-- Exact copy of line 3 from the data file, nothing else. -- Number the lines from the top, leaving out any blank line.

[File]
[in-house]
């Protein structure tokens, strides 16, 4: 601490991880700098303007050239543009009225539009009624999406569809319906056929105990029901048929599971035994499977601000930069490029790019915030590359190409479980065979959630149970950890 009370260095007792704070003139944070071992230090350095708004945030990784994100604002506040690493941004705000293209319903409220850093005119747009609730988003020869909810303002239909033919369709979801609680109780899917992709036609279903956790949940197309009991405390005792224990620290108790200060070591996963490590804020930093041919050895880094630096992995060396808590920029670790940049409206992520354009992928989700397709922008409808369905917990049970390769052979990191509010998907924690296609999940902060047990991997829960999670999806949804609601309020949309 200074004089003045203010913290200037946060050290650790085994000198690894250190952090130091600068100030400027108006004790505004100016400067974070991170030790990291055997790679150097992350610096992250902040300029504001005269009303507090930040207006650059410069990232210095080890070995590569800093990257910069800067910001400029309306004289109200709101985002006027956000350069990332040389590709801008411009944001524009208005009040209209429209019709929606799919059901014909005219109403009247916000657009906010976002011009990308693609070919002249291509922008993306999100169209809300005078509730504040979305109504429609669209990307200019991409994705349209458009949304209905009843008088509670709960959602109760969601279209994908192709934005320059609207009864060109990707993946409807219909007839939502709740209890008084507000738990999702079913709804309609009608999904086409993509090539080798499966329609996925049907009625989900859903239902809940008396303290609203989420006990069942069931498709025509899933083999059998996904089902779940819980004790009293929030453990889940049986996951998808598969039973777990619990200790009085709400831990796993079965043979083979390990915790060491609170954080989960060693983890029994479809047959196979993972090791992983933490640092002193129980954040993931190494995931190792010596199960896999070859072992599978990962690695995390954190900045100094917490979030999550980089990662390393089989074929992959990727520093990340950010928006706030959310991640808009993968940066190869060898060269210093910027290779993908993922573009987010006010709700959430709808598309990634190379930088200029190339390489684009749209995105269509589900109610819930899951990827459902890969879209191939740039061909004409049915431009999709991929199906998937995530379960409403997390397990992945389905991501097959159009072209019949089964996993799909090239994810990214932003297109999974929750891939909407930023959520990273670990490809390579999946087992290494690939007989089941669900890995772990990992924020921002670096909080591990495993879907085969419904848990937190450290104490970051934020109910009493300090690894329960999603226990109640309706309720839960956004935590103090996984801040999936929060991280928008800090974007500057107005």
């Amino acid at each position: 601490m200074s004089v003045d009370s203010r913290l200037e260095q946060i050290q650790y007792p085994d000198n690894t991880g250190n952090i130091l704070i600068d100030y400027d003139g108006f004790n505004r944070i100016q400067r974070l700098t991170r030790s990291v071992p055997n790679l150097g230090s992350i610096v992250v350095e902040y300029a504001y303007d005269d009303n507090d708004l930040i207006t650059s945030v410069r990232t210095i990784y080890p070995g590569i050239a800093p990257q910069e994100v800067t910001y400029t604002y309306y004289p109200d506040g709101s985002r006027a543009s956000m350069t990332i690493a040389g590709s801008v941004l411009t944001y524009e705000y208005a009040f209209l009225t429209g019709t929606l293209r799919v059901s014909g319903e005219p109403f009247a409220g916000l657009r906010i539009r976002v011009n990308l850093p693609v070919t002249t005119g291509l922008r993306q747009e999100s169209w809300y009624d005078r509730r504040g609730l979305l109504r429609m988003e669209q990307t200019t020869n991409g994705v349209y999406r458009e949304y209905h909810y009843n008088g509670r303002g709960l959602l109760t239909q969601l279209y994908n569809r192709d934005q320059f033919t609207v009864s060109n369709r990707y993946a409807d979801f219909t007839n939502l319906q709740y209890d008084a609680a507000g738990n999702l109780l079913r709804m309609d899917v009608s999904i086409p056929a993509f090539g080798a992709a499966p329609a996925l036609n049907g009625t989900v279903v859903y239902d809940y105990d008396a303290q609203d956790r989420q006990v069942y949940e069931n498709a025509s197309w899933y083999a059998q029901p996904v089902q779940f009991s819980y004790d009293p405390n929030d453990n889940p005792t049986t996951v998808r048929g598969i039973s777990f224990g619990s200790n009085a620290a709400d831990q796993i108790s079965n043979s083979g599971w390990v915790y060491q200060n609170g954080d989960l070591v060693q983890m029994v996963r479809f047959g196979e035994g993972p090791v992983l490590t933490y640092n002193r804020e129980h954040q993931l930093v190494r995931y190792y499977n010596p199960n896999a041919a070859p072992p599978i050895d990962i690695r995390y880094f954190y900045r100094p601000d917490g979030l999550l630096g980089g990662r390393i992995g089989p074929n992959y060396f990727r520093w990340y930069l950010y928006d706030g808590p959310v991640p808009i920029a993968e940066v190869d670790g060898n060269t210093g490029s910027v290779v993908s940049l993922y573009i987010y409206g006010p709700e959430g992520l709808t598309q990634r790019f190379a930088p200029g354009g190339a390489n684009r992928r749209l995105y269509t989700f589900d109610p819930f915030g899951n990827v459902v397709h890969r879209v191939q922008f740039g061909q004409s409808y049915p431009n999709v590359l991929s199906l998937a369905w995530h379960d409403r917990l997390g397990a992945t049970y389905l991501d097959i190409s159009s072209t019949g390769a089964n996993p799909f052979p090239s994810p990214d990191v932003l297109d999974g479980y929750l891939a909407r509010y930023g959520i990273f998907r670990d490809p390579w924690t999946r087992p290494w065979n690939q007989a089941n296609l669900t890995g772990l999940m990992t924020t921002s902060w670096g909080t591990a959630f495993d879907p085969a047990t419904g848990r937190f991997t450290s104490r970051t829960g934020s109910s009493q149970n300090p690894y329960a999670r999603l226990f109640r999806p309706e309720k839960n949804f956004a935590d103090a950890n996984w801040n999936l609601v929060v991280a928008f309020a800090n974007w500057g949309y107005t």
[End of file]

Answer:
């Amino acid at each position: 601490m200074s004089v003045d009370s203010r913290l200037e260095q946060i050290q650790y007792p085994d000198n690894t991880g250190n952090i130091l704070i600068d100030y400027d003139g108006f004790n505004r944070i100016q400067r974070l700098t991170r030790s990291v071992p055997n790679l150097g230090s992350i610096v992250v350095e902040y300029a504001y303007d005269d009303n507090d708004l930040i207006t650059s945030v410069r990232t210095i990784y080890p070995g590569i050239a800093p990257q910069e994100v800067t910001y400029t604002y309306y004289p109200d506040g709101s985002r006027a543009s956000m350069t990332i690493a040389g590709s801008v941004l411009t944001y524009e705000y208005a009040f209209l009225t429209g019709t929606l293209r799919v059901s014909g319903e005219p109403f009247a409220g916000l657009r906010i539009r976002v011009n990308l850093p693609v070919t002249t005119g291509l922008r993306q747009e999100s169209w809300y009624d005078r509730r504040g609730l979305l109504r429609m988003e669209q990307t200019t020869n991409g994705v349209y999406r458009e949304y209905h909810y009843n008088g509670r303002g709960l959602l109760t239909q969601l279209y994908n569809r192709d934005q320059f033919t609207v009864s060109n369709r990707y993946a409807d979801f219909t007839n939502l319906q709740y209890d008084a609680a507000g738990n999702l109780l079913r709804m309609d899917v009608s999904i086409p056929a993509f090539g080798a992709a499966p329609a996925l036609n049907g009625t989900v279903v859903y239902d809940y105990d008396a303290q609203d956790r989420q006990v069942y949940e069931n498709a025509s197309w899933y083999a059998q029901p996904v089902q779940f009991s819980y004790d009293p405390n929030d453990n889940p005792t049986t996951v998808r048929g598969i039973s777990f224990g619990s200790n009085a620290a709400d831990q796993i108790s079965n043979s083979g599971w390990v915790y060491q200060n609170g954080d989960l070591v060693q983890m029994v996963r479809f047959g196979e035994g993972p090791v992983l490590t933490y640092n002193r804020e129980h954040q993931l930093v190494r995931y190792y499977n010596p199960n896999a041919a070859p072992p599978i050895d990962i690695r995390y880094f954190y900045r100094p601000d917490g979030l999550l630096g980089g990662r390393i992995g089989p074929n992959y060396f990727r520093w990340y930069l950010y928006d706030g808590p959310v991640p808009i920029a993968e940066v190869d670790g060898n060269t210093g490029s910027v290779v993908s940049l993922y573009i987010y409206g006010p709700e959430g992520l709808t598309q990634r790019f190379a930088p200029g354009g190339a390489n684009r992928r749209l995105y269509t989700f589900d109610p819930f915030g899951n990827v459902v397709h890969r879209v191939q922008f740039g061909q004409s409808y049915p431009n999709v590359l991929s199906l998937a369905w995530h379960d409403r917990l997390g397990a992945t049970y389905l991501d097959i190409s159009s072209t019949g390769a089964n996993p799909f052979p090239s994810p990214d990191v932003l297109d999974g479980y929750l891939a909407r509010y930023g959520i990273f998907r670990d490809p390579w924690t999946r087992p290494w065979n690939q007989a089941n296609l669900t890995g772990l999940m990992t924020t921002s902060w670096g909080t591990a959630f495993d879907p085969a047990t419904g848990r937190f991997t450290s104490r970051t829960g934020s109910s009493q149970n300090p690894y329960a999670r999603l226990f109640r999806p309706e309720k839960n949804f956004a935590d103090a950890n996984w801040n999936l609601v929060v991280a928008f309020a800090n974007w500057g949309y107005t």